The Happy Wanderers

3 Simple Tips to Stop Fights With Your Partner

Episode Summary

Fights are inevitable in every relationship, but we can also use them to create more trust with our partners. Matt and Sunaina explain how to do that with three of their favorite tips to stop fights with your partner.

Episode Notes

Fights are inevitable in every relationship, but we can also use them to create more trust with our partners. Matt and Sunaina explain how to do that with three of their favorite tips to stop fights with your partner.

Read the transcript.

Watch on YouTube!

Sign up for Matt and Sunaina’s mailing list for new episodes and 5 word-for-word scripts to instantly defuse any fight.

Visit for more helpful resources. 

Thank you and happy journeys!

Episode Transcription

Matt: [00:00:00] I did feel like that might be the end of our relationship.

Sunaina: I could have very easily said, you think you don't have enough time? What about me?

Matt: Regardless of where you are in your relationship, you can continue to build more trust and security over time from wherever your starting [00:00:15] point is.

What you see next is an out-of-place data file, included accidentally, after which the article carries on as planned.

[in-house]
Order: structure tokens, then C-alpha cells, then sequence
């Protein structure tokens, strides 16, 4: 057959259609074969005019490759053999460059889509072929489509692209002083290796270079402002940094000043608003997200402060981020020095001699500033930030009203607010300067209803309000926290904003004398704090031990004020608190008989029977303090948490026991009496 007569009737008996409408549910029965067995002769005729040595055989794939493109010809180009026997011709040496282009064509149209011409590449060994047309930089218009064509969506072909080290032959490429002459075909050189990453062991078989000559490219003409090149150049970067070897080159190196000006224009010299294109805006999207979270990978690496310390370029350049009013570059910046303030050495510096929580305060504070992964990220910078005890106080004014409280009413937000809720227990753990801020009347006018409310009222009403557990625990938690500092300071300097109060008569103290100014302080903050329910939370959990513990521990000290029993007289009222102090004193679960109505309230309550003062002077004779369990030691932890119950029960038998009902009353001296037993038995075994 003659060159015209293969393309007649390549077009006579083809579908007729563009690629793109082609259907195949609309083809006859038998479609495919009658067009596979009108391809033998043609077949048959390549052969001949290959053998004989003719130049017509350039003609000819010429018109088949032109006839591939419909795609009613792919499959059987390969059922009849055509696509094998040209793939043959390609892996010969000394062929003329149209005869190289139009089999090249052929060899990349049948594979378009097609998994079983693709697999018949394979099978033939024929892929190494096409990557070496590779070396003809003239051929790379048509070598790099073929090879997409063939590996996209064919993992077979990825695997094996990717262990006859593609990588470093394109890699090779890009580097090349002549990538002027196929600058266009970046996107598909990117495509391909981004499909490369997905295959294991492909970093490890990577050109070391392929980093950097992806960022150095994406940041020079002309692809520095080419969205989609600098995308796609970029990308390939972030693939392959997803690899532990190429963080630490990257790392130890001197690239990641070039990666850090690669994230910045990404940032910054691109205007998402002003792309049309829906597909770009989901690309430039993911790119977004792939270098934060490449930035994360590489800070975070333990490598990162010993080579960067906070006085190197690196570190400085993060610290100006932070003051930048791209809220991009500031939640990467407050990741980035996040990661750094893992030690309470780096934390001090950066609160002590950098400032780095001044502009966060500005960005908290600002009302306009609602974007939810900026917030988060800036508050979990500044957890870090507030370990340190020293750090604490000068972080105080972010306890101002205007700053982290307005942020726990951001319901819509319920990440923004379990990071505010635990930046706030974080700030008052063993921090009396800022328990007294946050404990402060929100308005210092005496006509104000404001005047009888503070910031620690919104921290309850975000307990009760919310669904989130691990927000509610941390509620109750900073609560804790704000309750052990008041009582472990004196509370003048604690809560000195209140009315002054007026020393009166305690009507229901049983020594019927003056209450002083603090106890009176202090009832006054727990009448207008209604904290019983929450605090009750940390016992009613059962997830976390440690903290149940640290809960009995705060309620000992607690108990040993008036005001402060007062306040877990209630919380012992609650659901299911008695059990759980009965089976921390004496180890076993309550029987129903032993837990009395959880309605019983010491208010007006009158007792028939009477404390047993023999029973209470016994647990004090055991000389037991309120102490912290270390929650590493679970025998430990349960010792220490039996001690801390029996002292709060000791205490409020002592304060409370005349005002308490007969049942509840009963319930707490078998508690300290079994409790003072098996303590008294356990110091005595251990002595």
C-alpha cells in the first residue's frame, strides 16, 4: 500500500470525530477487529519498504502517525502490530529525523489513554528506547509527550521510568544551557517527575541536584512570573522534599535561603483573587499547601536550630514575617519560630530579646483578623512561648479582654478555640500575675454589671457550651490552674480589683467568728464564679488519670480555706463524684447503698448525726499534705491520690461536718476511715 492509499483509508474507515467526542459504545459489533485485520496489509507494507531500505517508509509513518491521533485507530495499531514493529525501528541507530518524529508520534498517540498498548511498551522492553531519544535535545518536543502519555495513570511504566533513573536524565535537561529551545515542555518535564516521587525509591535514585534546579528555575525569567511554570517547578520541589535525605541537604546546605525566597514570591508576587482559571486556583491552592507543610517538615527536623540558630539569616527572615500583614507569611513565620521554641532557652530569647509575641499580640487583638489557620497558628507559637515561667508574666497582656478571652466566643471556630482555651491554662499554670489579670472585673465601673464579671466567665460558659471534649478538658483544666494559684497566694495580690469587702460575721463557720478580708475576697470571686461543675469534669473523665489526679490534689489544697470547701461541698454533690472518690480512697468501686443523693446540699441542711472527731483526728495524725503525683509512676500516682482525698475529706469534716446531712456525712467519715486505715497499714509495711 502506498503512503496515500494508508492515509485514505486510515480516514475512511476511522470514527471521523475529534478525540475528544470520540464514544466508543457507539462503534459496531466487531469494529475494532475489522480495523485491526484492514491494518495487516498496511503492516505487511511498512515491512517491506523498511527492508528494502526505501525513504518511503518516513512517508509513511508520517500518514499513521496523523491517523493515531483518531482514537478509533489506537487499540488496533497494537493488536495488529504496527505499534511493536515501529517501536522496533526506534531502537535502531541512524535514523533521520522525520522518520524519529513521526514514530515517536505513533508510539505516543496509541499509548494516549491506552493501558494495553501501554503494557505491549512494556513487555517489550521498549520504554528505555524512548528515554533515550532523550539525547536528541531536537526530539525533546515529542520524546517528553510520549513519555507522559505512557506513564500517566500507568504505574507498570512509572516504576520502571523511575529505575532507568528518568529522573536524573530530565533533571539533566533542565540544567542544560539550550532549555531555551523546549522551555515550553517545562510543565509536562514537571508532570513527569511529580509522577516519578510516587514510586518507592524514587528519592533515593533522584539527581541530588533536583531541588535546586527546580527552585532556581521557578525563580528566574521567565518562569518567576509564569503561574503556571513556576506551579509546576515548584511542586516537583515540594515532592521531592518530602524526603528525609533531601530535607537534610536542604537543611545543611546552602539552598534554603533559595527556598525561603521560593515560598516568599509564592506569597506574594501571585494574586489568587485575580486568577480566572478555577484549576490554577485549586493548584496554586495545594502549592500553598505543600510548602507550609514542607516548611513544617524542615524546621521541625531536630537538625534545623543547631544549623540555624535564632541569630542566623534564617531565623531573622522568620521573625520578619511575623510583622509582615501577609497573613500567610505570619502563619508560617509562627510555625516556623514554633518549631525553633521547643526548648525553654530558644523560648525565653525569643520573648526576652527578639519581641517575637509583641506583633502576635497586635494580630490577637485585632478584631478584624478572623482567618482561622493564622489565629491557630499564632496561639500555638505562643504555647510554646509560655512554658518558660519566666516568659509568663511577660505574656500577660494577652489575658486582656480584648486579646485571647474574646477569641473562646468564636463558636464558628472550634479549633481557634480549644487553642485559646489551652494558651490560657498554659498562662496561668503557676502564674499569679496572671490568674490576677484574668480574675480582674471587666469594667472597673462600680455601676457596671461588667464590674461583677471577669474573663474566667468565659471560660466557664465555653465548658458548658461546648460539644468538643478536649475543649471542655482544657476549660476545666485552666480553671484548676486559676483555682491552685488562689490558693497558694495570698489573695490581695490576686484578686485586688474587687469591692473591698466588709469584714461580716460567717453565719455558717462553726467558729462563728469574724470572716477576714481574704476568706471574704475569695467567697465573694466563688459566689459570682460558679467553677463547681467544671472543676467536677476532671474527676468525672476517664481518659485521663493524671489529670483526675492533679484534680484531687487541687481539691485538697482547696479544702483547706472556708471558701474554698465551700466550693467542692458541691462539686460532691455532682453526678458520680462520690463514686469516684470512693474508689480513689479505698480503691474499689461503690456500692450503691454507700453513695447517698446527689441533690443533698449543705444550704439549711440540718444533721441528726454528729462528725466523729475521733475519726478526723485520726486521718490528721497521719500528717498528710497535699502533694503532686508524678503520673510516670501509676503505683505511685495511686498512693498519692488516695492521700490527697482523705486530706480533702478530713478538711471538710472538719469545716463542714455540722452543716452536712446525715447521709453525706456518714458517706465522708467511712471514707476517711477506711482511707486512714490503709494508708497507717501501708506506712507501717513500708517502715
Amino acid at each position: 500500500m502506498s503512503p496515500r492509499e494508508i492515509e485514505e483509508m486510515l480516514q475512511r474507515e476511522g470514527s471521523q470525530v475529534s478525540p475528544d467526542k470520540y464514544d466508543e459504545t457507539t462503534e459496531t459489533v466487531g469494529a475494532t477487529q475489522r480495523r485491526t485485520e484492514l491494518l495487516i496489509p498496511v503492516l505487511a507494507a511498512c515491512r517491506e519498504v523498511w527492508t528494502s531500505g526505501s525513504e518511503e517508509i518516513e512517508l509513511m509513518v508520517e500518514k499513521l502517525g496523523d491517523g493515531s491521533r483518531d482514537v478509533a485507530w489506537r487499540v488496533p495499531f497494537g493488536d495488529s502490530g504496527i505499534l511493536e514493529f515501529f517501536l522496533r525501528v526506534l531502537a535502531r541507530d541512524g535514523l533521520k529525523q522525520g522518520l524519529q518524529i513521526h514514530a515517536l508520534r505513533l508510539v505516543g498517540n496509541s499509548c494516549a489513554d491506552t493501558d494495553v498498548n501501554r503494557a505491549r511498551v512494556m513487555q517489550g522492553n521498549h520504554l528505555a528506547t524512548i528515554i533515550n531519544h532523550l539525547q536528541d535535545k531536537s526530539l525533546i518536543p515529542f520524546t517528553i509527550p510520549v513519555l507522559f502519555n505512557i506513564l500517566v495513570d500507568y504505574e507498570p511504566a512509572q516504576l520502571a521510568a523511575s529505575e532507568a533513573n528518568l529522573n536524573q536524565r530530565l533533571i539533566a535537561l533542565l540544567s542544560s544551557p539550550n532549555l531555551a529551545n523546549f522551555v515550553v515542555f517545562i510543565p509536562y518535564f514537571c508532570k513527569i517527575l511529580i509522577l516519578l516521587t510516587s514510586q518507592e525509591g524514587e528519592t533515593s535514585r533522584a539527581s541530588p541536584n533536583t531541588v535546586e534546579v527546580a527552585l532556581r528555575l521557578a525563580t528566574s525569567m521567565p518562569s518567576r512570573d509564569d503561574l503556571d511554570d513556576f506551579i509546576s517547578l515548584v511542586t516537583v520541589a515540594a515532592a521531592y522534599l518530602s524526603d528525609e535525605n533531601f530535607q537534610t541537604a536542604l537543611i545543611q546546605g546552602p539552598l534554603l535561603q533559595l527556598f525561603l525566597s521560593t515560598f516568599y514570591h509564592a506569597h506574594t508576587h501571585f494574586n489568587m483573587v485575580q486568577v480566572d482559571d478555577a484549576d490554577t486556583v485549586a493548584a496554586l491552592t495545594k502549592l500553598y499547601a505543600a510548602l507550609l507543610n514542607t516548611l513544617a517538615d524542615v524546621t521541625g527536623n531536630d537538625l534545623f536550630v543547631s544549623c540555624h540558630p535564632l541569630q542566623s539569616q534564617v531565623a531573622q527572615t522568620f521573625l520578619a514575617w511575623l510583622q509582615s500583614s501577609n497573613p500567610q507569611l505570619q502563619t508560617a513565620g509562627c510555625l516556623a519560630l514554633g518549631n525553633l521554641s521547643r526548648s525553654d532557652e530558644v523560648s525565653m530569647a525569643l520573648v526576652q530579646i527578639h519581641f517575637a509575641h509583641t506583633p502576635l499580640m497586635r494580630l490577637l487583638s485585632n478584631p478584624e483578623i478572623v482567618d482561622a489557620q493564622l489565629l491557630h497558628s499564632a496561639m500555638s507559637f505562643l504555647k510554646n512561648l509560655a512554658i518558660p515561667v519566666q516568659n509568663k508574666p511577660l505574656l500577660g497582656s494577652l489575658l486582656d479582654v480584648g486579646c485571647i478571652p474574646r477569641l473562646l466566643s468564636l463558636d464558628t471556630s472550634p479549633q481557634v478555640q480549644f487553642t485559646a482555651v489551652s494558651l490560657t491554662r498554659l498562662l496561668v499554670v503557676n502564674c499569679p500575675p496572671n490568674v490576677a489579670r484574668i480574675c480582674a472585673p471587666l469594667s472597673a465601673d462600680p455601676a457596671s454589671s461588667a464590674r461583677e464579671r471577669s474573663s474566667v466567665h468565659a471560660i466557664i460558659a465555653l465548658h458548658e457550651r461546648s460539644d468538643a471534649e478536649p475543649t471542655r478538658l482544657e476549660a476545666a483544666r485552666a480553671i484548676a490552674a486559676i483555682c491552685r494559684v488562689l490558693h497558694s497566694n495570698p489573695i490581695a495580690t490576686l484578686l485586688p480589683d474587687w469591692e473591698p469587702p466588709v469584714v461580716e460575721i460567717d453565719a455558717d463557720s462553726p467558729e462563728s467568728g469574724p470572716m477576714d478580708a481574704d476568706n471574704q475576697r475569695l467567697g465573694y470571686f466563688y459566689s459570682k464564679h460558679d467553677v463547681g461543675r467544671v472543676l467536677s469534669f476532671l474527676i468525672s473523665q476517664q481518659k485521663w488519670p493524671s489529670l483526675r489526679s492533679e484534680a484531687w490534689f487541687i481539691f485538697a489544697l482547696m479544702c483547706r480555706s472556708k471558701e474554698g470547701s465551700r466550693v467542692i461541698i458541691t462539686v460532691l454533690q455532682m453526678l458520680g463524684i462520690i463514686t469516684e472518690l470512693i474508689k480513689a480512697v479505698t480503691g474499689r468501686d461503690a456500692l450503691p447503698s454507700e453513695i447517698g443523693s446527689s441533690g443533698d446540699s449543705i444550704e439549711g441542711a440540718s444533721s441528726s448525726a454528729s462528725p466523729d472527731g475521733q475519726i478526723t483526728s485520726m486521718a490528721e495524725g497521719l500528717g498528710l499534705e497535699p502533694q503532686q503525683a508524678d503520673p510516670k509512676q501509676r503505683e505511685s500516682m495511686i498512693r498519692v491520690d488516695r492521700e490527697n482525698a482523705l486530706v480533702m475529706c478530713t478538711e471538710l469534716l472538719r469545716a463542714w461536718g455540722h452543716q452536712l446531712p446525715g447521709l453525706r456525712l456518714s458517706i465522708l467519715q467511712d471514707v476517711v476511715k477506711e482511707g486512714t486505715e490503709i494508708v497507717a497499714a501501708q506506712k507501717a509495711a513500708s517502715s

Sunaina: Fights can be scary and unfortunately when you're in a relationship, they're inevitable.

Today we're going to be sharing with you three things you can say to stop a fight from blowing up. We are Matt and Sunaina and welcome to the Happy Wanderers Podcast.

Matt: The first tip is [00:00:30] to ask yourself, what if I'm wrong?

A lot of times when you're fighting, you have all these big emotions like anger, even like sadness, and anxiety.

And what happens is it can kind of put blinders on you so that you think you know what's [00:00:45] happening. When you ask yourself, what if I'm wrong? It raises the possibility of, you know, what, if there's an alternative explanation and it shifts your thinking, right, from being furious to curious about your partner.